For seniors, maintaining a level of independence can sometimes mean that changes need to be made in their home. The good thing is that there are lots of ways that you can go about taking care of yourself or a family member who is aging. Here are just a few of the things that can be done around your home so that seniors don’t have to sacrifice their independent lifestyle.

Consider Clothing Selection

What clothes are available affects independence and a feeling of self-identity. For example, a button-down shirt can be easier to manage than something that has to be put on over one’s head. Selecting clothing that’s easy to put on and remove means that seniors can maintain their independence for a longer period of time. Slip-on shoes are another good option so that people don’t have to bend down to tie the laces.

Install Safety Features

Taking precautions around the house will make it easier for seniors to stay in their own home. For example, installing grab bars in the bathroom will allow the elderly to get ready for the day without assistance. They can also prevent seniors from experiencing a fall and not being able to get back up. Improving the quality of lighting around the house can also work to prevent an accident from occurring. Remove rugs or tape them to the floor to eliminate the chances of slipping.

Use Technology Wisely

There are lots of options when it comes to technology that can help seniors around the house. For example, voice activated assistants can be programed to turn on and off electronic devices or the lights around the house as well as control the locks on your doors. Another good feature to have is an emergency call button. This could be something that your loved one wears or even a motion sensor that you have installed. It could call for help if it didn’t detect movement after a certain period of time, which could be a life-saving tool if someone falls or has a stroke.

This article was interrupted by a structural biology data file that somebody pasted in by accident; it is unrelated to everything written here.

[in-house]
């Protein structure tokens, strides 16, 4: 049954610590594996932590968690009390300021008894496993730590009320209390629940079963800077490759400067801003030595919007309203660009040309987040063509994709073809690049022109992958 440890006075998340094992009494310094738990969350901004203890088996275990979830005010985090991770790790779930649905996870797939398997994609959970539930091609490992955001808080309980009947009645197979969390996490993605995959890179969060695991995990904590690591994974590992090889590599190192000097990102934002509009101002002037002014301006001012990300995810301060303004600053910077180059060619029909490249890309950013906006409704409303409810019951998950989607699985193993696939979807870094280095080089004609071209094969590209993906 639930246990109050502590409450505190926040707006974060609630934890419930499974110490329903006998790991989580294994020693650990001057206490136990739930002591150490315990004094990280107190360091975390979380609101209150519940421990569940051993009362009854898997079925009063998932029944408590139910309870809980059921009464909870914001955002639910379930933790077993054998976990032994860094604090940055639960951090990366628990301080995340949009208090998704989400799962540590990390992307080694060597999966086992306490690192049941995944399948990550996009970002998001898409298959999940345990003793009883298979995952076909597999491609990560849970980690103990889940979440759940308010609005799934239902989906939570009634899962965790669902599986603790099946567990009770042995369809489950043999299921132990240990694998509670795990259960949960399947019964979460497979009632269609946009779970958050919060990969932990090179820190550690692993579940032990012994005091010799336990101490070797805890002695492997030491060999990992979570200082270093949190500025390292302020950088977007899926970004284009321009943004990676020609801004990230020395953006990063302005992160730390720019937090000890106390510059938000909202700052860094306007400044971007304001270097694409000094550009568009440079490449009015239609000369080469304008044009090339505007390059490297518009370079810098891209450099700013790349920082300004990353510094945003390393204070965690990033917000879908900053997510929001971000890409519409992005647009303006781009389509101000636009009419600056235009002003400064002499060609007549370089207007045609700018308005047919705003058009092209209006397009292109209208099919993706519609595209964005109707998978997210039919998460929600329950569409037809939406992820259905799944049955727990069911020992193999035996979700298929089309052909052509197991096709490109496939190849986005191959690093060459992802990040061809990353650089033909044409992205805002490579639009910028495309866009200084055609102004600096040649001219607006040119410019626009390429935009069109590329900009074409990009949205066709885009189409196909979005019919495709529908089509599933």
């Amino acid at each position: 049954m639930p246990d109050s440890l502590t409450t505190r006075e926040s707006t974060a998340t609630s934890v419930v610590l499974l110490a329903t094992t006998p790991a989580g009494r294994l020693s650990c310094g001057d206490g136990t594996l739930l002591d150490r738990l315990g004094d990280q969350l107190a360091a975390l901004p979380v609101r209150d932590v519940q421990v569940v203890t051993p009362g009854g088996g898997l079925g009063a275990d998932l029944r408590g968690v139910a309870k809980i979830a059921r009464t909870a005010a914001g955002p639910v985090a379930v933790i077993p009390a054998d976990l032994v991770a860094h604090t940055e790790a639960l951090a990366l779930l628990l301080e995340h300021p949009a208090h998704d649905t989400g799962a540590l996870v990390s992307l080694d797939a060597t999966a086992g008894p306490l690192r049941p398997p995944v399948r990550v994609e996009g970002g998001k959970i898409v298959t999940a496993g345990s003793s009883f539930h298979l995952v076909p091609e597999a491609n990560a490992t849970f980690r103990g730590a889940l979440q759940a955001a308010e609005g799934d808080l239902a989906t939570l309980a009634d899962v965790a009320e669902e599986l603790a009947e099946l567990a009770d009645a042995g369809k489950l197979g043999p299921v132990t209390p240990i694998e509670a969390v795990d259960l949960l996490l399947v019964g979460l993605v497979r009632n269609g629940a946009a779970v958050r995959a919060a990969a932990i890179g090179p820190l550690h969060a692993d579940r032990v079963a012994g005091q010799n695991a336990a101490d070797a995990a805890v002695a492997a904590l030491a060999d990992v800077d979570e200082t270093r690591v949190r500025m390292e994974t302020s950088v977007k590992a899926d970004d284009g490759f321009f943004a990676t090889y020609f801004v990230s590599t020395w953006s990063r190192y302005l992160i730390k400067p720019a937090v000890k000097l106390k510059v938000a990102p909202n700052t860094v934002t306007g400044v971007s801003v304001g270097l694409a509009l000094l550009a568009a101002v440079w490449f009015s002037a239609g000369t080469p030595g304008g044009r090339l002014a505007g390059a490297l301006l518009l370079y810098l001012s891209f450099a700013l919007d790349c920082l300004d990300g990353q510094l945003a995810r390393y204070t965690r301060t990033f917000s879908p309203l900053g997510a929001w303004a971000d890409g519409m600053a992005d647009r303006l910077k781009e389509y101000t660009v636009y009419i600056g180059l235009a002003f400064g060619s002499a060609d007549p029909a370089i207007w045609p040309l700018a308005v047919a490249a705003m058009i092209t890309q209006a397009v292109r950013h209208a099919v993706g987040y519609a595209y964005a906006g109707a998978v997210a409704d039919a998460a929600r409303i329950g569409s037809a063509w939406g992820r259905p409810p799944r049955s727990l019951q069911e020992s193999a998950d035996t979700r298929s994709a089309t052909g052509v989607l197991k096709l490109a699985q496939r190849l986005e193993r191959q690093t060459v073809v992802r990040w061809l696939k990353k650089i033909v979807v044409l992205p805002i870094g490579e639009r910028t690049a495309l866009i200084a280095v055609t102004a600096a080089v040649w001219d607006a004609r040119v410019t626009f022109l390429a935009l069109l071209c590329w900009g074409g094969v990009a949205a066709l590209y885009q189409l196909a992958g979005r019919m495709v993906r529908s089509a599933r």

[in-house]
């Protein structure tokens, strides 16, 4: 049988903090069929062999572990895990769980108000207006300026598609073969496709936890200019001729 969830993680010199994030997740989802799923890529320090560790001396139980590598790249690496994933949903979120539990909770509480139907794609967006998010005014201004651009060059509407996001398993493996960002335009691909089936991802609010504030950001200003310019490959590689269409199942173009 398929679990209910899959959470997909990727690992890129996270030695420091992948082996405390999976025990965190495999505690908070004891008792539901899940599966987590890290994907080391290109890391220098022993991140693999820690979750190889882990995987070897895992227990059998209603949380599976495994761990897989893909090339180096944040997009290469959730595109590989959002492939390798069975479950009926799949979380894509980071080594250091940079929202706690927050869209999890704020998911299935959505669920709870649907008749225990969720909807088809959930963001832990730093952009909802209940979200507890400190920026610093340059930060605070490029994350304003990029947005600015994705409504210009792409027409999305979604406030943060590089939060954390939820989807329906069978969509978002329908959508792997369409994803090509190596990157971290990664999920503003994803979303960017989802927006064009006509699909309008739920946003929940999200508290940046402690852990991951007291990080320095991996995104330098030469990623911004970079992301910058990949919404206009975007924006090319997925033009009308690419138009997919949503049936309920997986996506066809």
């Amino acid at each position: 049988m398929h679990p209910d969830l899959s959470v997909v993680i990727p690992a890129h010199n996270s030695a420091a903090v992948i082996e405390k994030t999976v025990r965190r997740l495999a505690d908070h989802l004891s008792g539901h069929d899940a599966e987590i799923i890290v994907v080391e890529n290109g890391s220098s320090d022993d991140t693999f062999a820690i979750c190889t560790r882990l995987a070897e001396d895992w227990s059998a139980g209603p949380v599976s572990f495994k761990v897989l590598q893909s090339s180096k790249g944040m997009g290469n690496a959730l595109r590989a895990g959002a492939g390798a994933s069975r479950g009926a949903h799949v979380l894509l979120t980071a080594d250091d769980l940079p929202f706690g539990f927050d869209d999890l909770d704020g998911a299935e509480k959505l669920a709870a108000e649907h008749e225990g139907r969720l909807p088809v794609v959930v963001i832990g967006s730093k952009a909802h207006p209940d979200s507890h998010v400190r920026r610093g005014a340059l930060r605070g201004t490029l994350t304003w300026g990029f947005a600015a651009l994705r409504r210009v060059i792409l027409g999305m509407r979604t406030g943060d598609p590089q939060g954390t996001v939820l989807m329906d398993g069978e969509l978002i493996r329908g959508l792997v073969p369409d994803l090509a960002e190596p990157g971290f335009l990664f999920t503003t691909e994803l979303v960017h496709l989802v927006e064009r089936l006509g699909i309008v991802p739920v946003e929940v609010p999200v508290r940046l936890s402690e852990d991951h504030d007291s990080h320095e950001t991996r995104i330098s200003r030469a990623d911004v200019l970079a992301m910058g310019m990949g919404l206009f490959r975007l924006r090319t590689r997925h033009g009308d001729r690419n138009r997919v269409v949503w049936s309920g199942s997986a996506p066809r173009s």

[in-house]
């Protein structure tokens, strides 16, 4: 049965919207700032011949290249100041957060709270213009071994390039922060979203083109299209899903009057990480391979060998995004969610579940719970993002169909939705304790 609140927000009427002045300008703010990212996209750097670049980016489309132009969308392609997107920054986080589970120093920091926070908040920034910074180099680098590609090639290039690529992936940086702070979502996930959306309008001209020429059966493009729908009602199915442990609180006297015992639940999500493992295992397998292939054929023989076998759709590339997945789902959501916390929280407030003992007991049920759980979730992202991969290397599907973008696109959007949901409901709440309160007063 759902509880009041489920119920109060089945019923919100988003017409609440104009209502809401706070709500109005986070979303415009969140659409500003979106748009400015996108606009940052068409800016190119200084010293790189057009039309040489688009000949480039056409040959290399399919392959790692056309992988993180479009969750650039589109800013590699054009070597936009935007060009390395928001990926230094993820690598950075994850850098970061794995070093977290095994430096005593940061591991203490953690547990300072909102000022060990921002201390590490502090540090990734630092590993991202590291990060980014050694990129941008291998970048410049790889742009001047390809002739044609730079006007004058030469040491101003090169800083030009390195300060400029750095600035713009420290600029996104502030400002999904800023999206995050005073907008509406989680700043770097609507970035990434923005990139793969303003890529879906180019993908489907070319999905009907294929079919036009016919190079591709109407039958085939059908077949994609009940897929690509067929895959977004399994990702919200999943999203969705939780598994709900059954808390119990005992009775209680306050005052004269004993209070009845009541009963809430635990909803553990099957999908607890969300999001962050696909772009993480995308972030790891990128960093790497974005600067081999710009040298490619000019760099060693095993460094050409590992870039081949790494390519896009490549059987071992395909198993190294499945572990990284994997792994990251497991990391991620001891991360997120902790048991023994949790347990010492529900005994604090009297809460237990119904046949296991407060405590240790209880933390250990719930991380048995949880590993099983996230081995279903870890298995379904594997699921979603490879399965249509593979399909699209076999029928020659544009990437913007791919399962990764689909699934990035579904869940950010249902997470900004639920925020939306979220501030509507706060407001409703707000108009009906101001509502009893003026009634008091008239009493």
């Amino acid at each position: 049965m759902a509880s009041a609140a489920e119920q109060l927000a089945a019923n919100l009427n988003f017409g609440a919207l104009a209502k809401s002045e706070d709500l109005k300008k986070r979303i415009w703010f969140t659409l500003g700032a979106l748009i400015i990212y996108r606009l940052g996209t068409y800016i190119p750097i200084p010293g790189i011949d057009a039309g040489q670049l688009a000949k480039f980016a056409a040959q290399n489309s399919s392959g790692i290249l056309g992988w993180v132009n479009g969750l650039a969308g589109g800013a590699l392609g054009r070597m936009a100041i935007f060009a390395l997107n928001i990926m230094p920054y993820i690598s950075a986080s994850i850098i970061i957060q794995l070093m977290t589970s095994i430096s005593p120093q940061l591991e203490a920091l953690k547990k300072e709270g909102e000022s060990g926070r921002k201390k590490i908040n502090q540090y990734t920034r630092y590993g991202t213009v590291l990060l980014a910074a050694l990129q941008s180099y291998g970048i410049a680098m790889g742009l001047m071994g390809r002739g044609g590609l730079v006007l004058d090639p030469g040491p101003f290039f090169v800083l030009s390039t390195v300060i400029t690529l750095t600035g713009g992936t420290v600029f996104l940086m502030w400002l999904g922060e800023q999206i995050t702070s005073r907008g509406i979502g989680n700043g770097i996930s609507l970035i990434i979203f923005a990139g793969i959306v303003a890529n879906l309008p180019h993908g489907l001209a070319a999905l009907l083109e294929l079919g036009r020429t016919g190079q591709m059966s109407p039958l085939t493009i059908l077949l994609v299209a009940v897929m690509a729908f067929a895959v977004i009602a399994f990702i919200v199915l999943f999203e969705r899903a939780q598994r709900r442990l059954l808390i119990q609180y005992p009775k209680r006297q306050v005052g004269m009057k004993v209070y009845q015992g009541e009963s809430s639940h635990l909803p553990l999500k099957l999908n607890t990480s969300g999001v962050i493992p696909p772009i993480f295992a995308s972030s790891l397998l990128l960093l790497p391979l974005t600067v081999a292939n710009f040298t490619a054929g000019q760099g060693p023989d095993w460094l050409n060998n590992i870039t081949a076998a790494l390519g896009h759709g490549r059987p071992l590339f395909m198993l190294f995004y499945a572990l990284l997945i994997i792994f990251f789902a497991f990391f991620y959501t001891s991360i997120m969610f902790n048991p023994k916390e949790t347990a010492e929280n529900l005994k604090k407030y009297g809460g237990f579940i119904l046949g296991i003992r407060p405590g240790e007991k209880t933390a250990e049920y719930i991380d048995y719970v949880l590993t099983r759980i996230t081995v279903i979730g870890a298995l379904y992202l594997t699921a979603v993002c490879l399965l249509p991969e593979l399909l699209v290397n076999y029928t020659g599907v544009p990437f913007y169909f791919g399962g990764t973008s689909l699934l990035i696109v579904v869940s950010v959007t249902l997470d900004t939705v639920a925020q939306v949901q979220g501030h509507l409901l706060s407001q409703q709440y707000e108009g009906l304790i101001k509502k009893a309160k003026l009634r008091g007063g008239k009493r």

Employ Assistance Options

In-home assistance can be a lifesaver when you’re struggling with the day-to-day tasks. For example, housekeeping, lawn maintenance, or grocery shopping services can be utilized so that you have one less thing to worry over. There are also other types of services in which an aide can come to your home and help you with personal hygiene or meal preparation. All of these services are designed to help the elderly stay in their homes for as long as possible.

People don’t have to lose their independence when they become older. Use these ideas to help you think of how you can help an elderly friend or loved one maintain their independence, which will improve their mental health and stability.

Brooke Chaplan is a freelance writer and blogger. She lives and works out of her home in Los Lunas, New Mexico. She loves the outdoors and spends most of her time hiking, biking, and gardening. For more information, contact Brooke via Facebook at facebook.com/brooke.chaplan or Twitter @BrookeChaplan

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September 26, 2019

Considering Assisted Living? Here’s 4 Things You Should Know

Filed under: Assisted Living,Senior Housing — seniorlivingguide @ 4:28 am

Assisted Living Facts

By Lizzie Weakley

Assisted living facilities can help seniors and other individuals with physical and mental challenges lead better lives. If you’re considering entering an assisted living facility or enrolling a loved one, there are some key things that you should know in advance. Here are four things that you should know about living in an assisted living facility to determine if it’s the right option.

What’s Included in the Cost

Even though the cost of living in an assisted living facility can seem steep, the money spent for residency can cover many living expenses. In addition to housing, the costs of utilities and meals are usually included in the fee. Trash removal and ground maintenance are other expenses that may be included in the total cost of living in a facility. Total costs will also depend on the level of care that’s required for the individual.

Services Offered

The best living centers offer a variety of additional services to make residents’ lives easier. Basic services often include housekeeping, transportation and laundry. Exercise programs and outdoor activities may also be offered. It might be possible to find an assisted living facility that offers bodywork services like acupuncture and massage therapy. Any reputable assisted living facility should provide medical support and at least some basic care services to residents.

Activity is Encouraged